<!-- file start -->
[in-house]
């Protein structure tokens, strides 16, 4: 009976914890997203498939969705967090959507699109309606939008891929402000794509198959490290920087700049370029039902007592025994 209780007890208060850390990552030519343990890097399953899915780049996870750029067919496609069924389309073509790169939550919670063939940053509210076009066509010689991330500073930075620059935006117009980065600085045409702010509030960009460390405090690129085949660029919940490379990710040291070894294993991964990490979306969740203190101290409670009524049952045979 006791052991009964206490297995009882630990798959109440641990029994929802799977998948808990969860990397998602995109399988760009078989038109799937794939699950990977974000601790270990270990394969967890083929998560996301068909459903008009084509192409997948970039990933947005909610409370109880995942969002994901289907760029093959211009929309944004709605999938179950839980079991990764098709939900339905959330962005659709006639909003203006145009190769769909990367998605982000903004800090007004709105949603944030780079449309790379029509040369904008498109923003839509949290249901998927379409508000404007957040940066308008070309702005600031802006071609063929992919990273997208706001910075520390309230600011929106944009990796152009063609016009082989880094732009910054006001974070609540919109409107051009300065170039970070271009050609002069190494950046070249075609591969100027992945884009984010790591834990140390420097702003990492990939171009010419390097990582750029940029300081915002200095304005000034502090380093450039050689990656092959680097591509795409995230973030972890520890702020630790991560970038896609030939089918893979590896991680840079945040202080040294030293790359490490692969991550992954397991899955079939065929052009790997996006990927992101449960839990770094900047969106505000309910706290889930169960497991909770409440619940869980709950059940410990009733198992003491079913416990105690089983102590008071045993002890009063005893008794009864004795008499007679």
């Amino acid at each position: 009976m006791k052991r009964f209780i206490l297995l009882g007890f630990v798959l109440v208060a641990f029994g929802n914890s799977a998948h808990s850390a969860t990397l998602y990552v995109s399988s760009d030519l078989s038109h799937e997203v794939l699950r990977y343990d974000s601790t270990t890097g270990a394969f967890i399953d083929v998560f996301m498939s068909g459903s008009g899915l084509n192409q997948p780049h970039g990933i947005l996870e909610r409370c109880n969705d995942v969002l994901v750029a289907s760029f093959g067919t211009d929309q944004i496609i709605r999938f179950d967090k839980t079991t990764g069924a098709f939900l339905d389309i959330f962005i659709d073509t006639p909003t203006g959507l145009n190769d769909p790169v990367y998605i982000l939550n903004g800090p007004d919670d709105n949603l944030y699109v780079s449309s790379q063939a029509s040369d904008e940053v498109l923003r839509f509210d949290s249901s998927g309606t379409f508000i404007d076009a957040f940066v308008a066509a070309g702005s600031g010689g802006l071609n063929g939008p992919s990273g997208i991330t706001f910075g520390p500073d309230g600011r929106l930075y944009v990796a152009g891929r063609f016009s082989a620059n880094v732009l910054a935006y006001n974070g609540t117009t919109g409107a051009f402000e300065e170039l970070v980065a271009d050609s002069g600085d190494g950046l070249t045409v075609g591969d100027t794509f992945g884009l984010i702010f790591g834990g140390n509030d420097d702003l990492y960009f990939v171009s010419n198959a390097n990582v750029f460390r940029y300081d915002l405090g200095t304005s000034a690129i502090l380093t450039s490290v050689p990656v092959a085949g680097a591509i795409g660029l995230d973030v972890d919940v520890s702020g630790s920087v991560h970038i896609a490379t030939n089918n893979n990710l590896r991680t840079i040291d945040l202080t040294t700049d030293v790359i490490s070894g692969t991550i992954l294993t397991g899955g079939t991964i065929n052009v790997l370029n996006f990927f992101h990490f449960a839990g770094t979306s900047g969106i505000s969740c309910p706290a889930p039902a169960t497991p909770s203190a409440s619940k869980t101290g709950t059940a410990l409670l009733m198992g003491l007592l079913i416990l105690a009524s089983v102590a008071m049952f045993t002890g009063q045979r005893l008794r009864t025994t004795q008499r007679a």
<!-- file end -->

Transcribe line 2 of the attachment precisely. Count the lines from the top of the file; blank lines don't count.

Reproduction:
């Protein structure tokens, strides 16, 4: 009976914890997203498939969705967090959507699109309606939008891929402000794509198959490290920087700049370029039902007592025994 209780007890208060850390990552030519343990890097399953899915780049996870750029067919496609069924389309073509790169939550919670063939940053509210076009066509010689991330500073930075620059935006117009980065600085045409702010509030960009460390405090690129085949660029919940490379990710040291070894294993991964990490979306969740203190101290409670009524049952045979 006791052991009964206490297995009882630990798959109440641990029994929802799977998948808990969860990397998602995109399988760009078989038109799937794939699950990977974000601790270990270990394969967890083929998560996301068909459903008009084509192409997948970039990933947005909610409370109880995942969002994901289907760029093959211009929309944004709605999938179950839980079991990764098709939900339905959330962005659709006639909003203006145009190769769909990367998605982000903004800090007004709105949603944030780079449309790379029509040369904008498109923003839509949290249901998927379409508000404007957040940066308008070309702005600031802006071609063929992919990273997208706001910075520390309230600011929106944009990796152009063609016009082989880094732009910054006001974070609540919109409107051009300065170039970070271009050609002069190494950046070249075609591969100027992945884009984010790591834990140390420097702003990492990939171009010419390097990582750029940029300081915002200095304005000034502090380093450039050689990656092959680097591509795409995230973030972890520890702020630790991560970038896609030939089918893979590896991680840079945040202080040294030293790359490490692969991550992954397991899955079939065929052009790997996006990927992101449960839990770094900047969106505000309910706290889930169960497991909770409440619940869980709950059940410990009733198992003491079913416990105690089983102590008071045993002890009063005893008794009864004795008499007679």